Adobe is in the process of demonstrating a voice-controlled option for photo editing. So I mentioned earlier that I find voice controlled systems to be frustrating, but did I mention my struggle with Photoshop? Let me preface this with, I love Photoshop, but I find it to be very cumbersome and time consuming. I’m not what you would call a “creative”, in my opinion, so that might be where my frustrations come into it. I love being able to take a photo and enhance it. I’ve done this with some extremely old family photos. You know the kind – the black and white pictures where everyone has a scowl on their face. Cleaning them up to make them look “new” is a passion project of mine. … Read the rest
What Will the World Look Like With Self Driving Cars?
This is one of my favorite lines from the movie Back to the Future. Especially when you think about that movie in its futuristic context. We are just over a year past the day when Marty arrived in 2015. We don’t have flying cars, yet, but we are well on our way to driver-less cars. No, this post isn’t going to be another review of 2015 from the Back to the Future perspective, but it is going to be an homage to Doc Brown. Today’s world is rapidly changing. Technology is giving us things that only Doc Brown could imagine. Back to the Future had us flying cars in the year 2015. While that didn’t come to fruition, we started to see the emergence of driver-less cars.
Technology that lets a car drive by itself without a human physically navigating the car. This concept is a bit mind-blowing if you think about it. What makes the car run? How does it know where to stop? Will this prevent car accidents? How will this change infrastructure? Too many questions – I know. But I think there are more questions than answers when it comes to self driving cars. At least at this stage of the game. In late 2016, the Province of Ontario set out to begin testing driver less cars. This pilot project will allow the folks in the automotive industry to fine tune the technology that makes this a reality. … Read the rest
Google Impact Challenge: Technology to Help People with Disabilities.
In the United States, people with disabilities represent about 20% of the population. In Canada, our rate is slightly lower coming in around 14%. When it comes to technology, people with disabilities are often overlooked or not even considered. As able-bodied people, we take for granted the ability to pick up our phone and quickly use an app. Or find a way to get around a city. But Google is changing all of that through the Google Impact Challenge: Disabilities. The aim of the program is to fund solutions that would increase access and opportunity for people with disabilities. This amazing initiative kicked off by asking the question “what if”? Asking participants to pose questions around ways to improve technology for people with disabilities.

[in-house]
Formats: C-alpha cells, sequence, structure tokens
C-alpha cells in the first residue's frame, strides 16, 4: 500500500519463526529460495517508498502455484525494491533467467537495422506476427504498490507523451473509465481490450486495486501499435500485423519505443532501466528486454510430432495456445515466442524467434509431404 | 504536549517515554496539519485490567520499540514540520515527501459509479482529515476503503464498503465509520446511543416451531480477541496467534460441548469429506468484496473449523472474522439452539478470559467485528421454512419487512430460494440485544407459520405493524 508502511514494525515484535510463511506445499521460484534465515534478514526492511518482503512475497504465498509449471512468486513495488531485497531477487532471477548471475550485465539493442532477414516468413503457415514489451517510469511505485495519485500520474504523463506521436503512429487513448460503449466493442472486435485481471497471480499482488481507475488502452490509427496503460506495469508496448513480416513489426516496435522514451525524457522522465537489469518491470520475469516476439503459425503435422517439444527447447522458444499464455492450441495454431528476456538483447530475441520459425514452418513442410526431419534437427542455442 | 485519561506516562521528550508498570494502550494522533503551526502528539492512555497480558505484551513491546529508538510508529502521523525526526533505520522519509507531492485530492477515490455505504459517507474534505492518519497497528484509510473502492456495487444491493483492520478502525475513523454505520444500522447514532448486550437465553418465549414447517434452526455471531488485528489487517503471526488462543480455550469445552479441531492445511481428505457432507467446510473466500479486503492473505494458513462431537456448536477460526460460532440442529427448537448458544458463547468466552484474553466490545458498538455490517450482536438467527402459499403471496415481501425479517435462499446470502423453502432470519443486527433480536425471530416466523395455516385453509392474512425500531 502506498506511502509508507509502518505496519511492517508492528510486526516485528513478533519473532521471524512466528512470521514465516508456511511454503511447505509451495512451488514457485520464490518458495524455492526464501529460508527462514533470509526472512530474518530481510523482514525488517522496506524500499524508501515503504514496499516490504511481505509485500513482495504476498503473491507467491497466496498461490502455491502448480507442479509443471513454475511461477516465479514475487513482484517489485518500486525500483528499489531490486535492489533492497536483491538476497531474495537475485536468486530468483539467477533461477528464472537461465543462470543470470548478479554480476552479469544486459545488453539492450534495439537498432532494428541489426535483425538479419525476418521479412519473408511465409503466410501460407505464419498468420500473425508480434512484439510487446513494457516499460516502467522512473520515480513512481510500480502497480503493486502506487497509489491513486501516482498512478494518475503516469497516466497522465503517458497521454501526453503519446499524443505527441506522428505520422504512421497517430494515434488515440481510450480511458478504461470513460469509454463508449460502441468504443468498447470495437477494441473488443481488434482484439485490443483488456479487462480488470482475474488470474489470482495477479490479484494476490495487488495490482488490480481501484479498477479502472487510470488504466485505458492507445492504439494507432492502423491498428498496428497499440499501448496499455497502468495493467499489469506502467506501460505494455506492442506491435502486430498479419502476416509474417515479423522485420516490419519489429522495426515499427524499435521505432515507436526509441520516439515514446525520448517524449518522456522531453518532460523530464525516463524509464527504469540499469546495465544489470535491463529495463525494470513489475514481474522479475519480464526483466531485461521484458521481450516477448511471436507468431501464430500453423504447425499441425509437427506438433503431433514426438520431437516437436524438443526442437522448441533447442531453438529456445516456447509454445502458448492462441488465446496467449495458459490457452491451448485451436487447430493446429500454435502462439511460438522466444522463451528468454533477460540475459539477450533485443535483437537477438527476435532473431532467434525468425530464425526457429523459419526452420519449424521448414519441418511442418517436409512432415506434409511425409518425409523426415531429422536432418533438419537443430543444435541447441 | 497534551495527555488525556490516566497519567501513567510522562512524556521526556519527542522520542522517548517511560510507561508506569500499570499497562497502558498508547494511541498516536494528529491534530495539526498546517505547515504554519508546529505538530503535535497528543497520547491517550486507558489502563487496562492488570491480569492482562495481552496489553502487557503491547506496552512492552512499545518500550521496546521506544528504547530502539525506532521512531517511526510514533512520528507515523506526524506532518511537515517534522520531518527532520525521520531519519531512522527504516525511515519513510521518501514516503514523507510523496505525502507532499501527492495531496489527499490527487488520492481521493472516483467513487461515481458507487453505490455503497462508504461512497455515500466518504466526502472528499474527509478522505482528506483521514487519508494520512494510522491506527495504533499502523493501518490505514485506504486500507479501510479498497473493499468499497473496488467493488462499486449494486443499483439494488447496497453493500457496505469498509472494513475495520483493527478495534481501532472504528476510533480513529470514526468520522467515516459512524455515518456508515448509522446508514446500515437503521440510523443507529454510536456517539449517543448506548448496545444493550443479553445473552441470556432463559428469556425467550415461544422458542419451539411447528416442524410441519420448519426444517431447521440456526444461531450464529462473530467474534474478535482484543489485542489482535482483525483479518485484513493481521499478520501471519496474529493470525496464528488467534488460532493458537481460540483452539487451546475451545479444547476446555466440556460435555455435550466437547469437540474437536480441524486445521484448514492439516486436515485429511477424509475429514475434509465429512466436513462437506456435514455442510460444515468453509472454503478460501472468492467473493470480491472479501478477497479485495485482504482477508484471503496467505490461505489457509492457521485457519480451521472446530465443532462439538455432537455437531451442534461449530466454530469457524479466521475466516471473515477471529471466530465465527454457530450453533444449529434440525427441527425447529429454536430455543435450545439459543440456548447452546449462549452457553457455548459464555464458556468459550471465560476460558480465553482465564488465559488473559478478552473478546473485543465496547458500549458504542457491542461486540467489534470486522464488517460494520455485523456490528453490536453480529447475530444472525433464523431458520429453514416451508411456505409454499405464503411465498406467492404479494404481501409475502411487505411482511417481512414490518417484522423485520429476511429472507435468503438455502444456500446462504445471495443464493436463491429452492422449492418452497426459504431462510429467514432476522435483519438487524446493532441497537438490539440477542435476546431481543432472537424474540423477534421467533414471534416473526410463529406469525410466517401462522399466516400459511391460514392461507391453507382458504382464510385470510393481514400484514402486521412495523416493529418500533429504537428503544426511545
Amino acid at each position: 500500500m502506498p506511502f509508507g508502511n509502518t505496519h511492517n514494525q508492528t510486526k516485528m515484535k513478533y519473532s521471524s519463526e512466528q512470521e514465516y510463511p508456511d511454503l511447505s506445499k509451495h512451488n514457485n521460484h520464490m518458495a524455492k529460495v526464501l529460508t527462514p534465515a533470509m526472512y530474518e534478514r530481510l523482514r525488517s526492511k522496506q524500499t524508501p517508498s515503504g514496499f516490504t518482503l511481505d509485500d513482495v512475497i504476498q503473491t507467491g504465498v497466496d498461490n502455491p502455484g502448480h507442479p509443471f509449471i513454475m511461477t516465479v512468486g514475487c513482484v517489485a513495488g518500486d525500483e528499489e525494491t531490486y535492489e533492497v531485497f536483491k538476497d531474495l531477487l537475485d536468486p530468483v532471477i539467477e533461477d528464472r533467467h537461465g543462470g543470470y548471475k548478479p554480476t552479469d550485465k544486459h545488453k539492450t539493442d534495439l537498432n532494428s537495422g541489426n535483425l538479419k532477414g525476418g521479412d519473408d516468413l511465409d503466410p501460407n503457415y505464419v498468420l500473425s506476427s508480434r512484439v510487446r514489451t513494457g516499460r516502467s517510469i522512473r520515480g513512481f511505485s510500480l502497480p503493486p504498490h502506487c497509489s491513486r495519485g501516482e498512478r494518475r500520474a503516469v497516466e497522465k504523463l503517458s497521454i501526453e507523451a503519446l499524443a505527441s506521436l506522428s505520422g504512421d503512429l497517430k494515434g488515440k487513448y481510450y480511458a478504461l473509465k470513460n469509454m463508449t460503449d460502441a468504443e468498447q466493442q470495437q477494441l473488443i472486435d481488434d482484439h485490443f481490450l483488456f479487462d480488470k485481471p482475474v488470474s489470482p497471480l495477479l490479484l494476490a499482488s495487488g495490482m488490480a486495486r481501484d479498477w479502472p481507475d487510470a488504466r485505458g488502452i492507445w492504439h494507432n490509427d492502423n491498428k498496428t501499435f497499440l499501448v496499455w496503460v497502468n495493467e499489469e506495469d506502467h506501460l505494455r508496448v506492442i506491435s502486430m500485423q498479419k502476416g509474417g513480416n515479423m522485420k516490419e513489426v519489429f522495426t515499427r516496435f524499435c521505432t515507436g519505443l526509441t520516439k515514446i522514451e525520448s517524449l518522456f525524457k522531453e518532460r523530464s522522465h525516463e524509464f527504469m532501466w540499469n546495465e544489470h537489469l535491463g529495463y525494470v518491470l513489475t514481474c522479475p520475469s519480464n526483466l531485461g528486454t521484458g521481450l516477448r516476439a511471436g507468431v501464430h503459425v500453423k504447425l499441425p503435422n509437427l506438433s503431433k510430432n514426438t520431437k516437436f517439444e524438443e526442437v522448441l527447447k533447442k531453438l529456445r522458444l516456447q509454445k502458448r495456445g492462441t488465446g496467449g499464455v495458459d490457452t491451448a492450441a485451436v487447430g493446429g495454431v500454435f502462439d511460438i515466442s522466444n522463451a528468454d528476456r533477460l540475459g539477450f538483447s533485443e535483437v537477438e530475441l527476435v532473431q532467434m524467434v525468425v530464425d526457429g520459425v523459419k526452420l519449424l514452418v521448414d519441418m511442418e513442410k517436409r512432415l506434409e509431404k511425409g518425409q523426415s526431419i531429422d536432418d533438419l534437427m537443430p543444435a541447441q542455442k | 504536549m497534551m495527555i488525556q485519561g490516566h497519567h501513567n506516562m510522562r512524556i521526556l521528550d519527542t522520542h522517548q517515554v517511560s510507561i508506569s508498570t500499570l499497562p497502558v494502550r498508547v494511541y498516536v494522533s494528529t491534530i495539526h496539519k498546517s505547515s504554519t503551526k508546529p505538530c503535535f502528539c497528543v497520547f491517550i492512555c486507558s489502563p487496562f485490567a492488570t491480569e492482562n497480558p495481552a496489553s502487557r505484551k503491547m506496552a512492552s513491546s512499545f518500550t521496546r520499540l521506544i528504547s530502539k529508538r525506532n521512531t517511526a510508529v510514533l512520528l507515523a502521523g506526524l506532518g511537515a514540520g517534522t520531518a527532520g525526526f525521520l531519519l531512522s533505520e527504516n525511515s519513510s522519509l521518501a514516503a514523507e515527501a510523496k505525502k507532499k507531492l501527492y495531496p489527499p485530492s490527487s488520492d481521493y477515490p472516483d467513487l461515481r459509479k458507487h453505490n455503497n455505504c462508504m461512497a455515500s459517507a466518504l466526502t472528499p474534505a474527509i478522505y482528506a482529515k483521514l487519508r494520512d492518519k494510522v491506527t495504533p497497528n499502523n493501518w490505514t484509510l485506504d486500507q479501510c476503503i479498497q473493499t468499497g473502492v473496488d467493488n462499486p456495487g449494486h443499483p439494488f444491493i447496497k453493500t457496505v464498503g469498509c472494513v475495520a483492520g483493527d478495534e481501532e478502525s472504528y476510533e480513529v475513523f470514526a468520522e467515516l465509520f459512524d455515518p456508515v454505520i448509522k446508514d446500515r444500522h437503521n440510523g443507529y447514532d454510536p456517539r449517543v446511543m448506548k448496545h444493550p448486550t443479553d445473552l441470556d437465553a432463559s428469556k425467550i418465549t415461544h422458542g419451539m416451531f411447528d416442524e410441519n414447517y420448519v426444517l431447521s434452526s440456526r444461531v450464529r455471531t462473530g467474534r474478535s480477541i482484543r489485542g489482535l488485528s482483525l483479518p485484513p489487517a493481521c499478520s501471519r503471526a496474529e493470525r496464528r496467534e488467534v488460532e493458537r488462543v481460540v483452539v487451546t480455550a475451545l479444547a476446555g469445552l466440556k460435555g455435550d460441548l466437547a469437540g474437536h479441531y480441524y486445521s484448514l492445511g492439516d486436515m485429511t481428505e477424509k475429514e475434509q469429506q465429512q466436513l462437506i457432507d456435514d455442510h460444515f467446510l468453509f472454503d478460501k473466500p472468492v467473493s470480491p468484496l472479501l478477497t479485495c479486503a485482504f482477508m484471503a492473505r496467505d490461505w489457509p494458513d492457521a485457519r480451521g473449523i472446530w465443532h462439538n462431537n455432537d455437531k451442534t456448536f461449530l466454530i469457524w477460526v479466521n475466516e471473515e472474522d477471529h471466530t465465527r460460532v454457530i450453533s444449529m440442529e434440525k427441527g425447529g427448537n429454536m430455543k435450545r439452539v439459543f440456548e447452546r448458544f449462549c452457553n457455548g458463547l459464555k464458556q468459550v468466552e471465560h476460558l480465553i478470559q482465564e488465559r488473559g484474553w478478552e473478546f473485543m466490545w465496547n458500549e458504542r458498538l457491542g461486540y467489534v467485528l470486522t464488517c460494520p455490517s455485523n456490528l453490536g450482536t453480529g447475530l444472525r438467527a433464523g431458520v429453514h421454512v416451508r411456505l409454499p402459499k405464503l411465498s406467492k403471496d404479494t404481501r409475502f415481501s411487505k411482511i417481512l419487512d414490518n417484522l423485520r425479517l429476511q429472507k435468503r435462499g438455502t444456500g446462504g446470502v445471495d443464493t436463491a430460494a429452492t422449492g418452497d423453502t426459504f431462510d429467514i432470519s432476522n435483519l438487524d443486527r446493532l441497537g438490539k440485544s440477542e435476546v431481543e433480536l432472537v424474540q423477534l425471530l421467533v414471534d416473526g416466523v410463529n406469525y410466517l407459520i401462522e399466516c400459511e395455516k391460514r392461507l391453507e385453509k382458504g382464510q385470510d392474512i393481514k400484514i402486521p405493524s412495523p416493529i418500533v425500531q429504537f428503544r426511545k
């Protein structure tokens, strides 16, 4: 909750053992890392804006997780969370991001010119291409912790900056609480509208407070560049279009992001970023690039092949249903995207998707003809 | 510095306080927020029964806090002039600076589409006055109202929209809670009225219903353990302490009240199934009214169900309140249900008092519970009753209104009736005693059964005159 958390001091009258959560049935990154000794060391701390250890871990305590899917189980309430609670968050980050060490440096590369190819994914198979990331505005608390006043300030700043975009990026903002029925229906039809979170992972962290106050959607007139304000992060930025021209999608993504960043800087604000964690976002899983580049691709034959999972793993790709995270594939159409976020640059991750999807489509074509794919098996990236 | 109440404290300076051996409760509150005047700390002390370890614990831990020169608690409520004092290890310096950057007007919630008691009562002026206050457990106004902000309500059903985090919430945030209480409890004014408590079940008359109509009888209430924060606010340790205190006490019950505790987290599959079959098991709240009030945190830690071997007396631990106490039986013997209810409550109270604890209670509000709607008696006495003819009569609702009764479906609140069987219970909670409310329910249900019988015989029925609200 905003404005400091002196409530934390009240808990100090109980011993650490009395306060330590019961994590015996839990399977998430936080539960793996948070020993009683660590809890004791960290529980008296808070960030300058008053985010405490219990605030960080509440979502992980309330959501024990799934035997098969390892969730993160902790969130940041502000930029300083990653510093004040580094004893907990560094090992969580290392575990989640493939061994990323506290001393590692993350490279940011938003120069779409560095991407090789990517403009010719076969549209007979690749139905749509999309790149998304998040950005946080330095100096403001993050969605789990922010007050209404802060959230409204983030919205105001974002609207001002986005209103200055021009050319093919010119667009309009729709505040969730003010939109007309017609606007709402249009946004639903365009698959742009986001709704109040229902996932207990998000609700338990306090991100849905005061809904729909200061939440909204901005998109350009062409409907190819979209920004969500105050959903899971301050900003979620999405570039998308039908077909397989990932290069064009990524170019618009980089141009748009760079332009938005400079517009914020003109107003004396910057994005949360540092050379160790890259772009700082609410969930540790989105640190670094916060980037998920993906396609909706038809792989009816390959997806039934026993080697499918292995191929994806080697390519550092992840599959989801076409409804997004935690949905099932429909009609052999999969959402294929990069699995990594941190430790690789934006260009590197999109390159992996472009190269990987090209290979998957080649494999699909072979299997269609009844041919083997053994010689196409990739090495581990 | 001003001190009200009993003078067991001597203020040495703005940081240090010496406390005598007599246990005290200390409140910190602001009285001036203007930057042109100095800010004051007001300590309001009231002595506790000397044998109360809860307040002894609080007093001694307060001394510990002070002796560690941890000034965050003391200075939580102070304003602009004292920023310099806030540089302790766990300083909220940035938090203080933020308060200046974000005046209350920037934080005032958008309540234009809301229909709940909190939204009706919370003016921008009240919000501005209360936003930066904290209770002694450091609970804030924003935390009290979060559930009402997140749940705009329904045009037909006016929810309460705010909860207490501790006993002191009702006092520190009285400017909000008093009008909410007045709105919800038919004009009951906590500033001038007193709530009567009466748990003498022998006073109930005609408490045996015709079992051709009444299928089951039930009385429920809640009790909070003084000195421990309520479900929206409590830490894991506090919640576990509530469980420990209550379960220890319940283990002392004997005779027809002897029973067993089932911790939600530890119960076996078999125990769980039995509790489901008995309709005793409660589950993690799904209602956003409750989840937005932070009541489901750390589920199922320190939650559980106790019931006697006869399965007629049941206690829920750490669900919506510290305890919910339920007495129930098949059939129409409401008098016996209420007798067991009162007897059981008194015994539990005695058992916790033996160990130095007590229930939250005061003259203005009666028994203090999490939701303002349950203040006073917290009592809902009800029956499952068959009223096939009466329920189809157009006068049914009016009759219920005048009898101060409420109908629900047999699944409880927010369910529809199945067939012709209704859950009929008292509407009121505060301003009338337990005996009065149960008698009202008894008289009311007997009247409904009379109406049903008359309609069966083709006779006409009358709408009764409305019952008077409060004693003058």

One participant asked the question, “what if blind people could read movies using Braille?”. Another asked “what if captioning was the norm and not an after thought in higher education?”. And “what if mobile phones could read and translate sign language?” Asking these questions help developers understand what challenges people with disabilities face. As able-bodied people we take these types of activities for granted. We don’t need assistance watching TV, or going to see a movie. We don’t need a translation service to be able to talk to friends and family. That’s why Google’s initiative is so important. It helps to level the playing field. Giving people with disabilities equal opportunity to be able to enjoy their daily lives.… Read the rest
Canadians Watch More TV than Americans – True or False?
I read an article recently that indicated Canadians stream more content online than Americans do. At first, this startled me a bit, and then I realized why. Canadian’s can’t access the same content that American’s can. The CRTC regulates all content related to TV and radio. I have mentioned them in a previous post, so I won’t get into it too much, however, I will say that they set the rules.
In Canada, 50% of the content aired in prime time must be Canadian. What exactly does that mean? There are many factors that go into this determination, so I won’t get into it too much. However, content needs to originate in Canada in some way. While there are some really good shows out there that originate in Canada, a lot of what I like to watch doesn’t. The only way to access this non-Canadian content is online. I believe this is one reason why Canadians stream more content online.
Canadian cable companies are seeing an increase in cutting the cord, or cord shaving, as was described recently. They know people are leaving, and they’re trying to bring them back through their own online streaming options. And this is a good way to compete, but originally you needed to purchase a subscription from that provider. This seems to have changed to allow for greater competition. There are still many shows that Canadian’s can’t access through these traditional means. Which means, they’re willing to find their way into a grey area in order to access content. … Read the rest